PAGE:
• 06.21.12

Ford Schools Apple With Clever Phone Login App…Wait, What?

Ford wants to promote their keyfree car entry, so they created an app that solves password management on Macs.

Ford Schools Apple With Clever Phone Login App…Wait, What?

I can’t pretend to understand the logic. Ford, like many other auto manufacturers, has embraced NFC key fobs, allowing you to unlock your car without fiddling with pesky keys. And to demonstrate it, they created one of the most awesome password tools for computers ever–one that has nothing at all to do with cars.


Ford Keyfree is a Chrome extension that stores passwords for Facebook, Google, and Twitter. Then, whenever you’re near your Mac using a pre-approved smartphone, the app can “unlock” these sites automatically via Bluetooth. Your phone serves as your ID, thanks to the unique identifiers already in Bluetooth.

In an actual use case scenario, this means you can sit down to your computer, and without hitting any buttons at all, log in to your social networks. It’s freaking magic.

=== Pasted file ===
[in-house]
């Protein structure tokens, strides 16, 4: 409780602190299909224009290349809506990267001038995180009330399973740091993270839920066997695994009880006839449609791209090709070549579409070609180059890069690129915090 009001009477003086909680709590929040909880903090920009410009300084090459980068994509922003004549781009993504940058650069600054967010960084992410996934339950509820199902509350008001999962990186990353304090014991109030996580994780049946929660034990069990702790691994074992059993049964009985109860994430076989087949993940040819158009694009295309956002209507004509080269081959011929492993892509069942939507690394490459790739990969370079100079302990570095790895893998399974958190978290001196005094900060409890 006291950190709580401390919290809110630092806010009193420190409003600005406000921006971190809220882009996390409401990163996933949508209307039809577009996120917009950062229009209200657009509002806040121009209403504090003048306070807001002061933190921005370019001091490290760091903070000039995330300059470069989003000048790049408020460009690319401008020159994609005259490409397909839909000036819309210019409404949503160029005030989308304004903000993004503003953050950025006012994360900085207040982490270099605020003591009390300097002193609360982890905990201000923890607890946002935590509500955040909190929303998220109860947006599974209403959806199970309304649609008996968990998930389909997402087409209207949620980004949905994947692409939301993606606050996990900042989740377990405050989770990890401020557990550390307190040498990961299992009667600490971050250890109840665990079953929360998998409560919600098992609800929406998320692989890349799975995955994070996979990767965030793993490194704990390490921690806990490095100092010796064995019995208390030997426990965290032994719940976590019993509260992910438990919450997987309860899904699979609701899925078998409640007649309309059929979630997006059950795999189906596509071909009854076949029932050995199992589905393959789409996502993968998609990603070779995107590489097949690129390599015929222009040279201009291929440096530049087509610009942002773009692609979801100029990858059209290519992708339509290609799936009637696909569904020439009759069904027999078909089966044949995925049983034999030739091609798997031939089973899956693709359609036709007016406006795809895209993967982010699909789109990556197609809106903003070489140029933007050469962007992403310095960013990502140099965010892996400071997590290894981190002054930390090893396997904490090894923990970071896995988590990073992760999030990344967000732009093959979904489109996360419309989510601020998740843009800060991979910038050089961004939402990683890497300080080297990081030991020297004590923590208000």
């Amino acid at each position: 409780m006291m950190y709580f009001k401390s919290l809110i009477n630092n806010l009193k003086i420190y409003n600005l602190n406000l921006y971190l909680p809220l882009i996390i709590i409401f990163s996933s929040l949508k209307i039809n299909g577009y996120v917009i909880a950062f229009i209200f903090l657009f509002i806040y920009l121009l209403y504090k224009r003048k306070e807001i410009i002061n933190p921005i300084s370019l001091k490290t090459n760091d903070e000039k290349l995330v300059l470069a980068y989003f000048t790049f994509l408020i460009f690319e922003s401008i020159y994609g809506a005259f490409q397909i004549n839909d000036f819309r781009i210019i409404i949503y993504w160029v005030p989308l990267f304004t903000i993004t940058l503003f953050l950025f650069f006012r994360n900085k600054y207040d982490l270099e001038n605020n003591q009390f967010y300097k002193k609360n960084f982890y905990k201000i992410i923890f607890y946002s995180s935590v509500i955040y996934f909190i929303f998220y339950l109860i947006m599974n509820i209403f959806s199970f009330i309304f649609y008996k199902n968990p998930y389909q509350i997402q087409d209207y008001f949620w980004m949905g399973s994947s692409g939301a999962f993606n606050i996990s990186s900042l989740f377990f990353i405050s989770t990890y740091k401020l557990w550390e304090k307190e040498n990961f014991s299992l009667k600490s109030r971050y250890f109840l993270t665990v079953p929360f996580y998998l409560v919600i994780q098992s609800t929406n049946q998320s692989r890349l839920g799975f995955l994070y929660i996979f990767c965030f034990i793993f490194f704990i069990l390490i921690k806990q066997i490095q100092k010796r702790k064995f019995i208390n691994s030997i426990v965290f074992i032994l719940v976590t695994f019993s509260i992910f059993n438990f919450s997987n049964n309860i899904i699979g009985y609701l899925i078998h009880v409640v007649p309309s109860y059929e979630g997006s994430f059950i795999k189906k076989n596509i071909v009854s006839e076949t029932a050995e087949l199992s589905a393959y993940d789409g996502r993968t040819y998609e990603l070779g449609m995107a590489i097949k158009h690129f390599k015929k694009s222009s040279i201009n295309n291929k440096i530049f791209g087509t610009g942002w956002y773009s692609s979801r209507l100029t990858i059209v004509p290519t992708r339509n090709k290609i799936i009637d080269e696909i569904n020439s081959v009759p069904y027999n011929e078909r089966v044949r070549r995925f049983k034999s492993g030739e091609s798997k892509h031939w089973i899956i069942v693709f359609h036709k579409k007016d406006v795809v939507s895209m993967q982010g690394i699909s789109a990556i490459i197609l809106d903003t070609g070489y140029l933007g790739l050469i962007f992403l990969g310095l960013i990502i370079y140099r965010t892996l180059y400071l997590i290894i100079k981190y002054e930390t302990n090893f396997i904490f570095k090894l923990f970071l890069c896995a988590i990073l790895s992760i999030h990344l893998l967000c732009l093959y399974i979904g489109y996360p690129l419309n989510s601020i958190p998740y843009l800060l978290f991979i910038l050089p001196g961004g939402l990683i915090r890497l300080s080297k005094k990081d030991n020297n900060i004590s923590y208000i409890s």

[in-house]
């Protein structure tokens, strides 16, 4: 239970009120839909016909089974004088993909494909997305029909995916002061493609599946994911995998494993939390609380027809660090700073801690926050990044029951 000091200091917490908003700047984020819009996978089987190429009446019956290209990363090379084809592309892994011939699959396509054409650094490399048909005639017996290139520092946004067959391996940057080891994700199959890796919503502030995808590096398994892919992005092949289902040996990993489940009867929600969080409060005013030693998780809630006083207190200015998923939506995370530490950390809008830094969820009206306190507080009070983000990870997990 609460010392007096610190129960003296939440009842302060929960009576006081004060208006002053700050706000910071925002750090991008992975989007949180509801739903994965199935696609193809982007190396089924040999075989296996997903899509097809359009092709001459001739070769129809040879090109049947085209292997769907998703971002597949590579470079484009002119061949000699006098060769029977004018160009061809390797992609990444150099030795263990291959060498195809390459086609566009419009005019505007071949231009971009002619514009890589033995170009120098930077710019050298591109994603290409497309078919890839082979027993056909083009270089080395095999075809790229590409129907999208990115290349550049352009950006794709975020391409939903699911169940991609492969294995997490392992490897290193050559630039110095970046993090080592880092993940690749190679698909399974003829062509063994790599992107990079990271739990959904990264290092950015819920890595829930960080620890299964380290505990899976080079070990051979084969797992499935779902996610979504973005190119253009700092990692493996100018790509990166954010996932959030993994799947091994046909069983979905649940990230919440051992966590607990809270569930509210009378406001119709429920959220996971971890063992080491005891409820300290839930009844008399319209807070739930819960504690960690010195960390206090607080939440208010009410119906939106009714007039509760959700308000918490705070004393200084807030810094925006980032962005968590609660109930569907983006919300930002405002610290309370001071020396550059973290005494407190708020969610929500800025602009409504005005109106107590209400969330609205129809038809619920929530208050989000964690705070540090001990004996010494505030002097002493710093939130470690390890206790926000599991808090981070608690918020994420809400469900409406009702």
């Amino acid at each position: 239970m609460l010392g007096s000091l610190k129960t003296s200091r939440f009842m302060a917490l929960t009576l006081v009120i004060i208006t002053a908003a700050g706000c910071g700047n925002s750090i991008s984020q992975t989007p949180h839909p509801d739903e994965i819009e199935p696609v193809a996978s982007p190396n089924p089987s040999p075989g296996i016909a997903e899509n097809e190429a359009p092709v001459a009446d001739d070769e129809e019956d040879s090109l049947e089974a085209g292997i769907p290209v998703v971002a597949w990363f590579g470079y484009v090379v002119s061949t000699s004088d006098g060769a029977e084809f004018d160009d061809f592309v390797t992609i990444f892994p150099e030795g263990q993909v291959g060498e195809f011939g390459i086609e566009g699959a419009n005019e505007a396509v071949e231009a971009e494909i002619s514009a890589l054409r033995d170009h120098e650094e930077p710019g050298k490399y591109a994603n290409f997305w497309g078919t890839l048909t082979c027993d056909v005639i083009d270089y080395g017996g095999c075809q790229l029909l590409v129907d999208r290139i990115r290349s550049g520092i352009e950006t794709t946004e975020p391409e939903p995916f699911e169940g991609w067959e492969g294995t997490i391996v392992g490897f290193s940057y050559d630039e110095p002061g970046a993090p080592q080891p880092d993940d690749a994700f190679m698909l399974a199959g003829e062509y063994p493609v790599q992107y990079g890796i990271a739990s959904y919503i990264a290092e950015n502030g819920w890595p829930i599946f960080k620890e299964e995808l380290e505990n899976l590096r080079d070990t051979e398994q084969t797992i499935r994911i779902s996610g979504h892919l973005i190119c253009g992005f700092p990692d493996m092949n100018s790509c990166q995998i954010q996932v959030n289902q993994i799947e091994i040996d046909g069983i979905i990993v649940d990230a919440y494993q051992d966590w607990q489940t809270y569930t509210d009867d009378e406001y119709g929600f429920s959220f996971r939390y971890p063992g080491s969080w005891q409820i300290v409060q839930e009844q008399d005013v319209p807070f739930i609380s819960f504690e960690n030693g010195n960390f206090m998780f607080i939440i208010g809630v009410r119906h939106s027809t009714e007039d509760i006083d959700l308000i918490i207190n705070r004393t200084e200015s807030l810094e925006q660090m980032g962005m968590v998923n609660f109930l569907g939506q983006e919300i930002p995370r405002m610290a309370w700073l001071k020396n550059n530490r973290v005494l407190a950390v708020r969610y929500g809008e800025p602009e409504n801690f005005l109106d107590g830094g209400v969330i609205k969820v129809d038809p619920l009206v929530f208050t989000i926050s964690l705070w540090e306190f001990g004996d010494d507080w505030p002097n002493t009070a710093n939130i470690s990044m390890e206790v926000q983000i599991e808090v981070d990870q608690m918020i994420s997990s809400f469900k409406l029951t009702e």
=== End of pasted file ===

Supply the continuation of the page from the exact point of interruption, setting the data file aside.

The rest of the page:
I’m a diehard LastPass user, loving the service that autofills uniquely generated passwords into all websites for me. But now I’m incredibly jealous of this one-off app being marketed by a car company. Why can’t a LastPass app handle the entire process for me? Actually, scratch that, if I already own an iPhone and a Mac, why isn’t Apple doing this on its own? Talk about incentive to have a closed ecosystem…though, if two iPhone owners walked into a room with one Mac, exactly what would happen?

I have no idea why Ford, backed by Ogilvy Paris, released this app (other than to have stories like this written about it, of course), but I’m sure glad they did. Because Ford Keyfree is an elegant piece of work, no matter who’s behind it. And besides, all those tech companies are getting way too cocky for their own good.

As of today, the release is by Ford France, and I’m not spotting how exactly you can download it. An international version should be coming soon.

[Update: Many have noted, very reasonably, that Bluetooth isn’t the most secure of connections–Bluetooth IDs can be cloned/copied–which honestly may or may not matter in practice, depending on the tech-savviness of your family and coworkers, and whether your purpose of using a password is to protect your accounts from peers around you or complete strangers across the internet.]


[Hat tip: psfk]

About the author

Mark Wilson is a senior writer at Fast Company. He started, a simple way to give back every day.